Changes to genes that are associated with cancer, including mutations that result in loss of expression of gene or expression of a defective gene product, and epigenetic mechanisms such as methylation-silencing of gene transcription, provide markers useful for determining whether a cell is susceptible to loss of normal growth control and, therefore, potentially a cancer cell. For example, a mutation of the BRCA1 gene has been associated with breast cancer. As such, diagnostic tests can be performed using cells, for example, from a woman with a family history of breast cancer to determine whether the woman has the BRCA1 mutation that is a marker for breast cancer. The prostate specific antigen (PSA) is another example of a marker, in this case for prostate cancer. Although neither the defect resulting in expression of the PSA nor the normal function of PSA in the body is known, PSA nevertheless provides a valuable cancer marker because it allows the identification of men predisposed to prostate cancer or at a very early stage of the disease such that effective therapy can be implemented. More recently, methylation-silenced transcription of a suppressor of cytokine signaling/cytokine-inducible SH2 protein family member, the SOCS-1 gene was found in various cancers, including hepatocellular carcinoma, multiple myeloma, and acute leukemias. As such, screening assays directed to detecting the methylation status of the SOCS-1 gene can provide diagnostic information relating to such cancer.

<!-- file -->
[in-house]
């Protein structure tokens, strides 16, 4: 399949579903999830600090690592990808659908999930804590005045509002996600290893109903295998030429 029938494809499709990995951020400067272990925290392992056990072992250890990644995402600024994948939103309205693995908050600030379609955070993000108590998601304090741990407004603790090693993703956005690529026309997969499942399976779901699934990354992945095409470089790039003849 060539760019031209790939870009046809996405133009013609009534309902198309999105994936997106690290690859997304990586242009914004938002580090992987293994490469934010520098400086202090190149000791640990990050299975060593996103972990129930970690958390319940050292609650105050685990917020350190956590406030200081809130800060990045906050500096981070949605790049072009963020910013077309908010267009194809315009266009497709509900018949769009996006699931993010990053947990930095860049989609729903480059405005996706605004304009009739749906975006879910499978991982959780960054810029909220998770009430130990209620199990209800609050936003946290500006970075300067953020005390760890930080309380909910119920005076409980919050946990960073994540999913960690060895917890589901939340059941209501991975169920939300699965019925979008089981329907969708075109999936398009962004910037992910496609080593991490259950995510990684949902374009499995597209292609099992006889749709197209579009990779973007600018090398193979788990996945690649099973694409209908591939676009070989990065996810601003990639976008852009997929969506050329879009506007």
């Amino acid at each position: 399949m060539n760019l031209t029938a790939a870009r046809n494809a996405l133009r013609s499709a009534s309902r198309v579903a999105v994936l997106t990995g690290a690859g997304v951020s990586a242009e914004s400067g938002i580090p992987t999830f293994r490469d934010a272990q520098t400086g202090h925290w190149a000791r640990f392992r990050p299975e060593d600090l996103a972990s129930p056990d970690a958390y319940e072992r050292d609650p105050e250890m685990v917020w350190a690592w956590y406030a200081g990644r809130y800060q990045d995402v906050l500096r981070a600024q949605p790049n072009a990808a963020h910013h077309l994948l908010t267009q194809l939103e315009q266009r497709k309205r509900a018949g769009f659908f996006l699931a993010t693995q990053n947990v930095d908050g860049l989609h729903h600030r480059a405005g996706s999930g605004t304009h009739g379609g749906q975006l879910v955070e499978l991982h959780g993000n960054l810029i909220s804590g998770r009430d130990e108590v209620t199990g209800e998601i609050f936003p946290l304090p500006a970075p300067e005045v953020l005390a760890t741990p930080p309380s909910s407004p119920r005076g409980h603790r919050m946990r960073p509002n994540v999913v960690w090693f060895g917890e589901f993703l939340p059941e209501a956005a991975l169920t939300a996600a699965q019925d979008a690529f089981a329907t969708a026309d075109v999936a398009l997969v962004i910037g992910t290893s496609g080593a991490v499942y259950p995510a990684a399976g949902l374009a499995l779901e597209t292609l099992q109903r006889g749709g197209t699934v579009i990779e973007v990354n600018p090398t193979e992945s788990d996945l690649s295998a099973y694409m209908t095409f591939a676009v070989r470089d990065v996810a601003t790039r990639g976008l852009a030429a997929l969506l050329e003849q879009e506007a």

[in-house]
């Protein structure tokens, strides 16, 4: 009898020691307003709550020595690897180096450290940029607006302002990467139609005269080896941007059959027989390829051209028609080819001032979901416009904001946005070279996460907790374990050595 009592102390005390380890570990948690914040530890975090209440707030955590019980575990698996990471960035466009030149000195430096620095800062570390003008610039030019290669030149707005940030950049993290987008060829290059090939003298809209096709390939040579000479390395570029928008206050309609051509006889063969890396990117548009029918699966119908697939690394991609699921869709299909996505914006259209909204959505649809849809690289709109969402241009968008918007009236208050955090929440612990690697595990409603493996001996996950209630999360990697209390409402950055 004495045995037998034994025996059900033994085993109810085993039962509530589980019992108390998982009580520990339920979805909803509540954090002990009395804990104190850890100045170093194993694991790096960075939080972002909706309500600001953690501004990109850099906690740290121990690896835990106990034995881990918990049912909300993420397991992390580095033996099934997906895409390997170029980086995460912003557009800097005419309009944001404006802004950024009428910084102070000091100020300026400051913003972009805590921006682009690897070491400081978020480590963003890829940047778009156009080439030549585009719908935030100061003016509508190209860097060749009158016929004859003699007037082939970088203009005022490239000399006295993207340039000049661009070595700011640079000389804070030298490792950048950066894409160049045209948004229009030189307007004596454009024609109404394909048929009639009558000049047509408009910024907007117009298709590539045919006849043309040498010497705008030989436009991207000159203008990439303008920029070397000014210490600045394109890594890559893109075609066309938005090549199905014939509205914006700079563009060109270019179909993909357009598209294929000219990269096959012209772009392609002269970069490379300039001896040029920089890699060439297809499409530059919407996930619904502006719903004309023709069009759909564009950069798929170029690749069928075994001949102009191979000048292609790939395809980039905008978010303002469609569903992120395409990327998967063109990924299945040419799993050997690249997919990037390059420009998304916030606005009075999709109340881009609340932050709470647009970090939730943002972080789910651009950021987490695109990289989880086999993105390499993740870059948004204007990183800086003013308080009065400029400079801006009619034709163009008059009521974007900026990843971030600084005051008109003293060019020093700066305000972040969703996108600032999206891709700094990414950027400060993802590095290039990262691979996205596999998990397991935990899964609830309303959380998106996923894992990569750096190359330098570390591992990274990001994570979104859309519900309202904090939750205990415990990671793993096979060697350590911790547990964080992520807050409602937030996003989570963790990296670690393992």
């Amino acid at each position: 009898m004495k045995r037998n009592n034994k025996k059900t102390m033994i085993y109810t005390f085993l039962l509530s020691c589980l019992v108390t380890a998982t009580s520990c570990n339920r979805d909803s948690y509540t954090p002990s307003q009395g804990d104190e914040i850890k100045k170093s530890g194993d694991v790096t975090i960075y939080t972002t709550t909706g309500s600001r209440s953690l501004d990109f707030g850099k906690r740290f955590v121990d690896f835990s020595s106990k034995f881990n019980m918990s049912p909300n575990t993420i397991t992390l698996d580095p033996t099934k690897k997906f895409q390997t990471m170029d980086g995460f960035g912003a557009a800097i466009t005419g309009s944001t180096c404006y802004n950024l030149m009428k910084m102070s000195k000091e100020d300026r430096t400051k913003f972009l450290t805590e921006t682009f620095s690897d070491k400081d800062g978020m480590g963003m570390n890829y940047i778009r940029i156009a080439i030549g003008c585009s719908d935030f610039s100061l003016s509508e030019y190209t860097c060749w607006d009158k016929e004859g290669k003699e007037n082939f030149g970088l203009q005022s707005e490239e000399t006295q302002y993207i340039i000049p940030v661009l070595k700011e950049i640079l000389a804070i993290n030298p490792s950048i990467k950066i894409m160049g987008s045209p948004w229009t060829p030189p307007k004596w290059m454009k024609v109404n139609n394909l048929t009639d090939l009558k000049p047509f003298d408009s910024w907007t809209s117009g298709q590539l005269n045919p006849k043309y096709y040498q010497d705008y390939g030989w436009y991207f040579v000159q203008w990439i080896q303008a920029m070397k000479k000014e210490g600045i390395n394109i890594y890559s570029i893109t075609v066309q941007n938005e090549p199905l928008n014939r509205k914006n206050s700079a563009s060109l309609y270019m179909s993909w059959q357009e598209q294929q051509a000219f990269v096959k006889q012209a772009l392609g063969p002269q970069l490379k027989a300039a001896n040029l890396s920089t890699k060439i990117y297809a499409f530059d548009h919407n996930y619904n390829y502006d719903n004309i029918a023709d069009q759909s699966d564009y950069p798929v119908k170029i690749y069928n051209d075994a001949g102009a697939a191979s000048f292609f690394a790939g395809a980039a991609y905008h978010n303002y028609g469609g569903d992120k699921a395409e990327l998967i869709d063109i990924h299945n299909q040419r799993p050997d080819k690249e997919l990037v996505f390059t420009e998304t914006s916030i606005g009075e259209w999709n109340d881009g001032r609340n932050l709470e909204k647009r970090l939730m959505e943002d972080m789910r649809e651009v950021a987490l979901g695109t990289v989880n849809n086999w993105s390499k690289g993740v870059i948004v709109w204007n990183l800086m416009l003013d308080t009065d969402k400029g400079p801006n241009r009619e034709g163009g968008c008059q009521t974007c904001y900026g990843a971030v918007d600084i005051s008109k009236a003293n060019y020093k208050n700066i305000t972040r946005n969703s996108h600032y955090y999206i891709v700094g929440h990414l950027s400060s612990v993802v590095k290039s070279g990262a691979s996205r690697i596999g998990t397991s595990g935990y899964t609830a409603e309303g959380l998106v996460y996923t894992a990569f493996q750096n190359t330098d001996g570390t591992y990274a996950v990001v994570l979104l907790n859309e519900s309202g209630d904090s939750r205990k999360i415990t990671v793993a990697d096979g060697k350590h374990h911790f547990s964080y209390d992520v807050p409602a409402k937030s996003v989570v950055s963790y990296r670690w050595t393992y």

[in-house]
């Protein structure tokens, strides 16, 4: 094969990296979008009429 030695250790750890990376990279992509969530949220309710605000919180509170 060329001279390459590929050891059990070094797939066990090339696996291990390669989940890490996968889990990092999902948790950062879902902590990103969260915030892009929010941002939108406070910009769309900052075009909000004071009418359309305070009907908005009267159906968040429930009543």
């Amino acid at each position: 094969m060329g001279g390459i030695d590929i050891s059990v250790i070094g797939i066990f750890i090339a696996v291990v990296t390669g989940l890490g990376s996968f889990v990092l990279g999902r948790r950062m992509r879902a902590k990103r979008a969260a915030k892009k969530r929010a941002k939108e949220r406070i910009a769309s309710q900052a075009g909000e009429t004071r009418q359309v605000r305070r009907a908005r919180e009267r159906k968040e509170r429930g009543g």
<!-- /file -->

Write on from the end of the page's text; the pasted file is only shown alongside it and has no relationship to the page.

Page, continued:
• [0008]
    As cancer often is a silent disease that does not present clinical signs or symptoms until the disease is well advanced, the availability and use of markers that allow the identification of individuals susceptible to a cancer, or even that allow detection of a cancer at an early stage, can be of great benefit. Unfortunately, such markers are not available for most cancers. As such, many cancer patients do not seek medical assistance until the cancer is at a stage that requires radical therapy, or is untreatable. Thus, a need exists for markers that can be used to detect cancer cells. The present invention satisfies this need and provides additional advantages.
  • SUMMARY OF THE INVENTION
  • [0009]